Isaiah’s writing comes to us in a time of sorrow. He could easily just focus on the pain alone, and in some verses, he does. The country is weak and powerless. Around them large superpowers fight and war and their little land is caught in the middle – being burned and destroyed over and over again. Nearby is a city that keeps watch – a guarding city – but not protecting the Isaiah’s people. This city is Assyrian, and tries to keep the land for Assyria. For a hundred years Isaiah’s people have been subservient to Assyria, and pay it steep taxes in food and animals and people to just not be annihilated.

Now, suddenly, Babylon has defeated Assyria and leveled the military outpost city.

What will tomorrow bring? No one knows. Will Babylon come and destroy Jerusalem? Or will the Judeans be free?

Isaiah chooses to take the moment to point out : what seemed impossible has become reality. And he invites his people to take time to rejoice in their freedom – however fleeting. Time to appreciate what they have – right now in this moment.

“O Lord, you are my God;
I will exalt you, I will praise your name;
for you have done wonderful things,
plans formed of old, faithful and sure.”

Wonderful things. Like creating the beautiful sunrise we saw this morning. Like painting the sunset we will see this evening. Like matching golden rod with purple asters and the music of crickets and grasshoppers when the birds’ songs are south for the winter.

Faithful and sure plans. Like planning to never leave us stuck in sin, or wallowing in death. Like being certain to always be beside us. Love us. Forgive us.

Isaiah considers the nearby military outpost, and how it is destroyed. Even though the Judeans did nothing. He is in awe. And he praises God more,

“…strong peoples will glorify you;
cities of ruthless nations will fear you.
For you have been a refuge to the poor,
a refuge to the needy in their distress,
a shelter from the rainstorm and a shade from the heat.

Strong people who need nothing will still glorify God. And the cities of ruthless, cruel, malicious people will not glorify God, but they will fear God because God is the refuge for the poor. God favors the poor over the rich.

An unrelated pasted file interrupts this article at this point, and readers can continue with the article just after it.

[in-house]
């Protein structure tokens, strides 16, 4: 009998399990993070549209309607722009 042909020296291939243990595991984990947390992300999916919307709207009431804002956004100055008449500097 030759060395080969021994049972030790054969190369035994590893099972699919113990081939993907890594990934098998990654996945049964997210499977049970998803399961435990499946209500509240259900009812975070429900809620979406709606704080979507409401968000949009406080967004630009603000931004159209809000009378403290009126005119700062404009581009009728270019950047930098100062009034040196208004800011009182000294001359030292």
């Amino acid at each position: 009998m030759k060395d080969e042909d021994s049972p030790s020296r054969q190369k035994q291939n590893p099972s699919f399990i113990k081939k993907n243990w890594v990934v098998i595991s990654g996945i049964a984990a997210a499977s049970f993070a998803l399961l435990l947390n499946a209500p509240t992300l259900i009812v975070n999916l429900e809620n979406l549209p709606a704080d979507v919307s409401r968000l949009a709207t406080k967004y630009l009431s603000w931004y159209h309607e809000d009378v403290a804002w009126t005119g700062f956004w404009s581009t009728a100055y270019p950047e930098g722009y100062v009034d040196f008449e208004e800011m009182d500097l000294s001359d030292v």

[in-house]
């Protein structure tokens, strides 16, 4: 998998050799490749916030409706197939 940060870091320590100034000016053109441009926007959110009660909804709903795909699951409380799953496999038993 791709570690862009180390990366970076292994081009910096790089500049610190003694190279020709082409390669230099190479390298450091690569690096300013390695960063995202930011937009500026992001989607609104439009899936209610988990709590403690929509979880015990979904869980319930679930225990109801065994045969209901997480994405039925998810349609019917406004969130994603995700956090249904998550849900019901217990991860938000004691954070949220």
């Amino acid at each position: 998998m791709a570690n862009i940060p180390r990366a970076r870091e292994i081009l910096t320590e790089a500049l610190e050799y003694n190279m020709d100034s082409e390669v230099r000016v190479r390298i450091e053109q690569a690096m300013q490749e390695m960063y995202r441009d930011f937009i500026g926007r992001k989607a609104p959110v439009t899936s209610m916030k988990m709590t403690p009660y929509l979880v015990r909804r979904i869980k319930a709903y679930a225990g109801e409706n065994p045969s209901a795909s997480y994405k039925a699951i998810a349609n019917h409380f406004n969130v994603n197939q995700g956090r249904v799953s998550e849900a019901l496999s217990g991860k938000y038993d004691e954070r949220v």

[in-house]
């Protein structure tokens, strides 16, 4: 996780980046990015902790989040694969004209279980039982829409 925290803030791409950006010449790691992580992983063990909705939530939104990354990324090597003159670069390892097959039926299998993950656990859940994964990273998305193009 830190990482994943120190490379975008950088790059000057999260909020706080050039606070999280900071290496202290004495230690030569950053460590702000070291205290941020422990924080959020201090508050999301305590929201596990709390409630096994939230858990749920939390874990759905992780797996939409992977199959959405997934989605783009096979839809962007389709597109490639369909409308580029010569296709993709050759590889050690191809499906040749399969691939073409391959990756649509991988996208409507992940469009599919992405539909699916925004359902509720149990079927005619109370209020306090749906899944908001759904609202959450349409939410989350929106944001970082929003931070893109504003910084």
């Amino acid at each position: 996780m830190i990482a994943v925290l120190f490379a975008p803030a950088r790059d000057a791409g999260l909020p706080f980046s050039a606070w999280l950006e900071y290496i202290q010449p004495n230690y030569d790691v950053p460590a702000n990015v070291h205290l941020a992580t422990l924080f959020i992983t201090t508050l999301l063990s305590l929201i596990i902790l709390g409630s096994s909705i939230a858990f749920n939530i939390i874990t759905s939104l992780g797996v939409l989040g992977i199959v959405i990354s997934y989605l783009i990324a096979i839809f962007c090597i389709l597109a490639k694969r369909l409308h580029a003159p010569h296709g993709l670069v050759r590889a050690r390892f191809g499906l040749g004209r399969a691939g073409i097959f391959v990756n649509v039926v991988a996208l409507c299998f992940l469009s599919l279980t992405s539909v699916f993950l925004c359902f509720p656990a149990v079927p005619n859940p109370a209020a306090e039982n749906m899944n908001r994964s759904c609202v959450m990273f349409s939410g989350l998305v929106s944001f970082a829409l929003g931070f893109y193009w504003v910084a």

And God is refugee for the needy in their distress. God hears our cries and holds the powerful responsible to help the powerless.

And God is a shelter from the rainstorms and shade from the heat. In God we find our homes. Our eternal homes.

So the strong praise God for leadership and aiding the strong in helping the weak.

And the selfish fear God, for God judges against them as they harm the poor, needy, homeless and weak.

Isaiah continues,

“When the blast of the ruthless was like a winter rainstorm,
the noise of aliens like heat in a dry place,
you subdued the heat with the shade of clouds;
the song of the ruthless was stilled.”

In other words, when the ruthless, the evil-spirited people rained troubles and were an oppressive heat…. God provided shade, protection, over God’s people and sent cool winds to silence the voices of evil.

Cool winds in heat. Rain in droughts. Smiles. Kindness where you didn’t expect it. Flowers through concrete and the fast friendships of children. Birds on the wing and someone holding open a door for another. Things happening daily but which give us glimpses of how God is right here, living with us, giving us the power to do good and care for one another.

Isaiah pictures God as a victorious king who invites all people to a rich feast. The very best feast described in the Bible with aged wines and red meat and the tastiest food.

Then God, personally, will destroy the shroud of sorrow, the blanket covering our joy.

And God, personally, will wipe the tears from every face.

And no one will be shamed or disgraced or lesser. We are all equals.

And God, personally, will swallow – destroy, devour – death once and for all.

And the waiting for God will be worth it. “This is for whom we have waited; let us be glad and rejoice in his salvation.”

Remember: Isaiah writes this when he does not know what tomorrow will bring. When there are rumors of war.

But he rejoices in the present moment and keeps alive hope. Hope for the beautiful full reign of God on Earth as God reigns in Heaven.

PHILLIPIANS JOY

Paul also could be focused on misery. He also does not know what tomorrow will bring. And he also chooses to balance his sorrow with times of joy.

He is in prison. Christians are being persecuted, kicked out of their communities, killed. Often by their own relatives. And he hears of how the new churches are fighting each other, he could give up. Paul could get exhausted with caring.

But he takes joy. And urges the churches and us to take time for joy and goodness – even in the middle of pain – too.

“Rejoice in the Lord always; again I will say, Rejoice!”

All though the letter to Philippians, Paul is speaking of joy. He opens his letter with the “remarks that he is “constantly praying with joy” (1:4); he goes on to mention “joy in faith” (1:25) and wants the Philippians to “make my joy complete” by having the same intent and mind (2:2). In chapter 4:1, Paul calls the congregation in Philippi “my joy and crown,”… we too probably need a periodic reminder to “rejoice in the Lord.”
… It may be stating the obvious, but the joy Paul has in mind is not superficial; it has little in common with the obligatory laughter of invisible (non-existing?) audiences in TV sitcoms. There is a difference between something funny and deep joy, which has a lasting effect and the power to change us…

So what is there to rejoice? Real and lasting joy comes from the confidence that, no matter what happens, we are inseparably connected to God… ((Dr. Eberhart https://www.workingpreacher.org/preaching.aspx?commentary_id=2148))